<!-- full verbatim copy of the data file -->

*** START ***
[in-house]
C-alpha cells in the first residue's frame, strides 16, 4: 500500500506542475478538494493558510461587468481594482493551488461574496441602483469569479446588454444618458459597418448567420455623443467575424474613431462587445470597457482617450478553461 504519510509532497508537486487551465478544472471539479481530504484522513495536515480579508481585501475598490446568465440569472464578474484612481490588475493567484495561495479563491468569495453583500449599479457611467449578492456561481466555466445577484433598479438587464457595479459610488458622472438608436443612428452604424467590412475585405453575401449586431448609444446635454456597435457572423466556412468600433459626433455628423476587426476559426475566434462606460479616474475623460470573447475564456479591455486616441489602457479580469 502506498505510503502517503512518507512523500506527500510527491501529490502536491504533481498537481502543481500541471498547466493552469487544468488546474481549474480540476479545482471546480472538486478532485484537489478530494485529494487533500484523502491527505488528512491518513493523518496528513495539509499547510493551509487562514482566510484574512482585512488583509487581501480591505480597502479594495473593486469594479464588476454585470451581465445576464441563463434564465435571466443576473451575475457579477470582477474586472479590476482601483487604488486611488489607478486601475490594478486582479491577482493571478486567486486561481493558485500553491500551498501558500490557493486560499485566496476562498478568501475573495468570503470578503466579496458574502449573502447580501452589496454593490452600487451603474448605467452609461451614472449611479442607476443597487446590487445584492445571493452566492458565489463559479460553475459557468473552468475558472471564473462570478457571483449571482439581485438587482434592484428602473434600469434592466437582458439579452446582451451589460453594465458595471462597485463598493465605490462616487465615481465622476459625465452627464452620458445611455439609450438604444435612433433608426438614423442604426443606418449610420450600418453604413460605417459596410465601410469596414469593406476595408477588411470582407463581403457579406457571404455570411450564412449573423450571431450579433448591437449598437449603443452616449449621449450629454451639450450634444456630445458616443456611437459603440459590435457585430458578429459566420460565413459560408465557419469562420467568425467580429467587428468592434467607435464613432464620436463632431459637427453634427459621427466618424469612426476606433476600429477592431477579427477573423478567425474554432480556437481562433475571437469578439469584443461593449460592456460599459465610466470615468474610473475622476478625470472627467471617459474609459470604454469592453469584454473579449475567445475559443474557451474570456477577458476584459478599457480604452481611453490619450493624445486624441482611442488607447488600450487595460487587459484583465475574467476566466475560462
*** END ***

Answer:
[in-house]
C-alpha cells in the first residue's frame, strides 16, 4: 500500500506542475478538494493558510461587468481594482493551488461574496441602483469569479446588454444618458459597418448567420455623443467575424474613431462587445470597457482617450478553461 504519510509532497508537486487551465478544472471539479481530504484522513495536515480579508481585501475598490446568465440569472464578474484612481490588475493567484495561495479563491468569495453583500449599479457611467449578492456561481466555466445577484433598479438587464457595479459610488458622472438608436443612428452604424467590412475585405453575401449586431448609444446635454456597435457572423466556412468600433459626433455628423476587426476559426475566434462606460479616474475623460470573447475564456479591455486616441489602457479580469 502506498505510503502517503512518507512523500506527500510527491501529490502536491504533481498537481502543481500541471498547466493552469487544468488546474481549474480540476479545482471546480472538486478532485484537489478530494485529494487533500484523502491527505488528512491518513493523518496528513495539509499547510493551509487562514482566510484574512482585512488583509487581501480591505480597502479594495473593486469594479464588476454585470451581465445576464441563463434564465435571466443576473451575475457579477470582477474586472479590476482601483487604488486611488489607478486601475490594478486582479491577482493571478486567486486561481493558485500553491500551498501558500490557493486560499485566496476562498478568501475573495468570503470578503466579496458574502449573502447580501452589496454593490452600487451603474448605467452609461451614472449611479442607476443597487446590487445584492445571493452566492458565489463559479460553475459557468473552468475558472471564473462570478457571483449571482439581485438587482434592484428602473434600469434592466437582458439579452446582451451589460453594465458595471462597485463598493465605490462616487465615481465622476459625465452627464452620458445611455439609450438604444435612433433608426438614423442604426443606418449610420450600418453604413460605417459596410465601410469596414469593406476595408477588411470582407463581403457579406457571404455570411450564412449573423450571431450579433448591437449598437449603443452616449449621449450629454451639450450634444456630445458616443456611437459603440459590435457585430458578429459566420460565413459560408465557419469562420467568425467580429467587428468592434467607435464613432464620436463632431459637427453634427459621427466618424469612426476606433476600429477592431477579427477573423478567425474554432480556437481562433475571437469578439469584443461593449460592456460599459465610466470615468474610473475622476478625470472627467471617459474609459470604454469592453469584454473579449475567445475559443474557451474570456477577458476584459478599457480604452481611453490619450493624445486624441482611442488607447488600450487595460487587459484583465475574467476566466475560462